- The Producer Price Index (PPI) for finished goods is expected to increase by 0.3% in September, down from a 0.4% increase in August. Inflation pressures are likely to be higher further up the production pipeline for intermediate and crude goods. Excluding the volatile food and energy components to get the core PPI, prices are expected to rise 0.2%, up from just 0.1% in August. Overall inflationary pressure remain very subdued, reflecting the vast amount of slack in the economy.
- The Trade Deficit is expected to rise to $44.5 billion for August from 42.8 billion in July. This is probably the most important number to be released for the week, and if the trade deficit does rise as expected it will be bad news. The big slowdown in GDP growth we saw from the first quarter to the second quarter can almost entirely be blamed on the deterioration in the Trade Deficit (or, more precisely, net exports). A big increase in the deficit for August would be a very bad omen for GDP growth in the third quarter. Given the recent sharp decline in the dollar it would be disappointing, but currency moves often have significant lags before they affect net exports. Particularly for the short term, the trade deficit is a FAR bigger economic problem than is the budget deficit.
- The Consumer Price Index (CPI) is expected to increase just 0.2% in September, down from a 0.3% increase in August. If food and energy prices are excluded, the rise is expected to be just 0.1%, matching the rise in August. One of the key reasons we have seen virtually no inflation to speak of so far this year -- particularly core inflation -- is that the cost of shelter has been flat to down. Rent and Owners Equivalent Rent are by far the biggest part of the CPI, accounting for almost a third of the total index and close to 40% of the core index.
- The N.Y. Fed manufacturing survey is expected to rise to 7.0 for October from 4.1 in September. This is sort of like a mini-ISM number, but with 0.0 as the point dividing expansion from contraction. Thus if the consensus is right, manufacturing activity in New York State will be expanding, and at a faster rate than in August. A reading of 7.0, however, is still quite sluggish.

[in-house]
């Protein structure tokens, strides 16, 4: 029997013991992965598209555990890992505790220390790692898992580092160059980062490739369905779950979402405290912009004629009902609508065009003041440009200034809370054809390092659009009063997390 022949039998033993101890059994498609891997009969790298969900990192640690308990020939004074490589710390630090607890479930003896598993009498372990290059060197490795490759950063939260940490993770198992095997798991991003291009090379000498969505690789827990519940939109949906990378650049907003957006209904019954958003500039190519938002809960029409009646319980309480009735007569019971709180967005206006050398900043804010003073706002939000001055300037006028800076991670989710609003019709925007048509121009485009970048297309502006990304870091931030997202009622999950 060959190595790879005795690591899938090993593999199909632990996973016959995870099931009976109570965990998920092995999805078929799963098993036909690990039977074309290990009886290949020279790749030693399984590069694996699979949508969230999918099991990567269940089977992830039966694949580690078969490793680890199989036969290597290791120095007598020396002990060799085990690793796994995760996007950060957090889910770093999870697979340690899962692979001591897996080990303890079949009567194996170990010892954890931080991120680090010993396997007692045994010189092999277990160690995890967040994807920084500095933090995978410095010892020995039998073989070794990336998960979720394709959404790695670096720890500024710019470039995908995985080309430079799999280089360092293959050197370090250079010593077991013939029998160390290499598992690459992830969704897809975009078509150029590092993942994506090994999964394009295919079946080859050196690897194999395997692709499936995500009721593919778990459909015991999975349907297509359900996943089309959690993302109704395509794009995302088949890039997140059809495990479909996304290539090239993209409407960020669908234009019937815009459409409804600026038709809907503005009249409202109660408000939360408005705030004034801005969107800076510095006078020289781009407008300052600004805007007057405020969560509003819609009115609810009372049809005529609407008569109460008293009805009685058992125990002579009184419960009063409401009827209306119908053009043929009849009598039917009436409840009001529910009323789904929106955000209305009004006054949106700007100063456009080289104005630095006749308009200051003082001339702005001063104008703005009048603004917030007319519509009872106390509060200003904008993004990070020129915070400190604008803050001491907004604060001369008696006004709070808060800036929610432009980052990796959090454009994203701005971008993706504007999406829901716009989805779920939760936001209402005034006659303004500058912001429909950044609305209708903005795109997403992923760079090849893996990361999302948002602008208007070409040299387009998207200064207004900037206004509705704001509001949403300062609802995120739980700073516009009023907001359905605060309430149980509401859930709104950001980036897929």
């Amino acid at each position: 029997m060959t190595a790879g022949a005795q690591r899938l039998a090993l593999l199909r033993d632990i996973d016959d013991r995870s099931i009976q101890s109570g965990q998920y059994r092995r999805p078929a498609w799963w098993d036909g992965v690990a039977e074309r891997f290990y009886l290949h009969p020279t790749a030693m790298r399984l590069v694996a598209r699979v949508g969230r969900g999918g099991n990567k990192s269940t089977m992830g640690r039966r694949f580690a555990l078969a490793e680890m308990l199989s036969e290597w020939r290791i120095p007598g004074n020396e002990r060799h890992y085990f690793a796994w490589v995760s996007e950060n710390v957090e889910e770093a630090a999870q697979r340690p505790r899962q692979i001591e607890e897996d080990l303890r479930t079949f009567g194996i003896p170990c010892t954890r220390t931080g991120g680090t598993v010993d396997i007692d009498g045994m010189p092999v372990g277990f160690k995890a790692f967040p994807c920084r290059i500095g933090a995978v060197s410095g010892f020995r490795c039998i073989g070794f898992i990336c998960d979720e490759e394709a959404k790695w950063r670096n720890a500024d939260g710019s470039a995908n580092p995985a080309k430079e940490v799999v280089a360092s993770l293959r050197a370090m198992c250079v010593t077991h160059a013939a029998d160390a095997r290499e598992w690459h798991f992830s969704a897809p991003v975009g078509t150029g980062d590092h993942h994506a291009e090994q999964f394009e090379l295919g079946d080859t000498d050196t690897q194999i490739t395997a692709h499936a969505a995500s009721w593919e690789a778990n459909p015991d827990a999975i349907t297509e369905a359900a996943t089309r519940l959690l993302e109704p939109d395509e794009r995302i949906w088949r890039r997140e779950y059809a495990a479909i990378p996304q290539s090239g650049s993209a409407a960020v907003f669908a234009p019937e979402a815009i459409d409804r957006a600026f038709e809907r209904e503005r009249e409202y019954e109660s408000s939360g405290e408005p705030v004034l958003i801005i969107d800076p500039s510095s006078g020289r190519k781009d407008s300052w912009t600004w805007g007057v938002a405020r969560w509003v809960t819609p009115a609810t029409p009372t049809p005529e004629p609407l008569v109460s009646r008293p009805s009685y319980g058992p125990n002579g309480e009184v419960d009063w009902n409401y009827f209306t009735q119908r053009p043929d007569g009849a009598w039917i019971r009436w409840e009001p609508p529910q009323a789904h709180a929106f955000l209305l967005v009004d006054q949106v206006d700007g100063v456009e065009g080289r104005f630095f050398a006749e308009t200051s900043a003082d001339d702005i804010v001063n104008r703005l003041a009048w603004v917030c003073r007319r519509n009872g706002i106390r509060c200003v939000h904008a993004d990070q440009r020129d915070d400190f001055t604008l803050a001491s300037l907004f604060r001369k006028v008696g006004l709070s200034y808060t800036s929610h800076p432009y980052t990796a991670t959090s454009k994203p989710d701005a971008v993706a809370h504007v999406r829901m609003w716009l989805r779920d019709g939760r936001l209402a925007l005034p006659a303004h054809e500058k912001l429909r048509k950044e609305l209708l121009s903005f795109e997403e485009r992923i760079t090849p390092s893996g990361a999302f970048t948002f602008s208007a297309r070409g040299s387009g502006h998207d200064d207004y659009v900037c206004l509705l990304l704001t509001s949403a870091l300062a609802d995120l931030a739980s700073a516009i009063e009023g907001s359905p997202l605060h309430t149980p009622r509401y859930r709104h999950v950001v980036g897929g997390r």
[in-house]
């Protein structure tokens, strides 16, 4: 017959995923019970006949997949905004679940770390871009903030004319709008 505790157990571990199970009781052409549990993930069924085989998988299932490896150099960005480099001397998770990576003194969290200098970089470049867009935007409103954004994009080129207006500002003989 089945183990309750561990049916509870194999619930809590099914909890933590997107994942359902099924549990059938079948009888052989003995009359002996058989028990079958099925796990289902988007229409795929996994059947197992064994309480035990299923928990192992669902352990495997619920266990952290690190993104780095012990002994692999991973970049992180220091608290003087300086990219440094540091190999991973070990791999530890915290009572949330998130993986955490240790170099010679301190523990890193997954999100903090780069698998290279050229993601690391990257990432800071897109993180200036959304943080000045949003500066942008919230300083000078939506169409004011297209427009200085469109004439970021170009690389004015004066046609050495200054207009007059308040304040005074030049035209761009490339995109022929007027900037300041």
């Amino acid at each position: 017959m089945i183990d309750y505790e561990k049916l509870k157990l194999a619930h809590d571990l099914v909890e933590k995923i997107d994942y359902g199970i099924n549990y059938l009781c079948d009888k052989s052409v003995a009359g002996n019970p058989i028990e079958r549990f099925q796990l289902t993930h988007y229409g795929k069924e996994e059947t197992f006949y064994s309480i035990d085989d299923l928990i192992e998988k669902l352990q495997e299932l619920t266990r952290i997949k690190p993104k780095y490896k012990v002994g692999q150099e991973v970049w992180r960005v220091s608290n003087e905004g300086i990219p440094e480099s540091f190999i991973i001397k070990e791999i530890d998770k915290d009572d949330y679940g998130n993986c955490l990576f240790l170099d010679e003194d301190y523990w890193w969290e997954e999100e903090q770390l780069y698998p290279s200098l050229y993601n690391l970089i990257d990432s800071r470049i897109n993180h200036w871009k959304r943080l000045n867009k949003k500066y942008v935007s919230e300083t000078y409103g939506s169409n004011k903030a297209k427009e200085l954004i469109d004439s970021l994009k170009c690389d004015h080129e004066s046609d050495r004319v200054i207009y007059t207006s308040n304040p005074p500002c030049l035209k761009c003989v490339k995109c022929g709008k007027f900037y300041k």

|Company||Ticker||Qtr End||EPS Est|| Year Ago |
| Last EPS |
|Next EPS Report Date||Time||Daily Price|
|KAYNE ANDSN EGY||KED||201008||$0.40||NA||-54.29||20101012||AMC||$16.10|
|LINEAR TEC CORP||LLTC||201009||$0.61||$0.27||5.88||20101012||AMC||$30.83|
|NATL AMER UNIV||NAUH||201008||$0.09||NA||163.64||20101012||BTO||$7.73|
|OIL DRI CORP AM||ODC||201007||$0.34||$0.35||9.37||20101012||$21.32|
|ASML HOLDING NV||ASML||201009||$0.74||$0.07||15.25||20101013||BTO||$29.48|
|TESSCO TECH INC||TESS||201009||$0.44||$0.34||4||20101013||AMC||$15.55|
|UNIVL FST PRODS||UFPI||201009||$0.52||$0.51||-21.35||20101013||AMC||$30.04|
|WD 40 CO||WDFC||201008||$0.38||$0.46||28.57||20101013||AMC||$39.05|
|ADV MICRO DEV||AMD||201009||$0.06||($0.26)||100||20101014||AMC||$6.87|
|GOOGLE INC-CL A||GOOG||201009||$5.89||$5.13||-1.21||20101014||AMC||$530.01|
|GRAINGER W W||GWW||201009||$1.81||$1.51||10||20101014||BTO||$121.99|
|HUNT (JB) TRANS||JBHT||201009||$0.44||$0.31||11.11||20101014||AMC||$35.42|
|IDT CORP-CL B||IDT||201007||NA||NA||N/A||20101014||AMC||$17.22|
|JOES JEANS INC||JOEZ||201008||$0.01||$0.03||0||20101014||AMC||$2.10|
|MGIC INVSTMT CP||MTG||201009||($0.63)||($4.44)||93.65||20101014||BTO||$9.42|
Dirk van Dijk, CFA is the Chief Equity Strategist for Zacks.com. With more than 25 years investment experience he has become a popular commentator appearing in the Wall Street Journal and on CNBC. Dirk is also the Editor in charge of the market beating Zacks Strategic Investor service.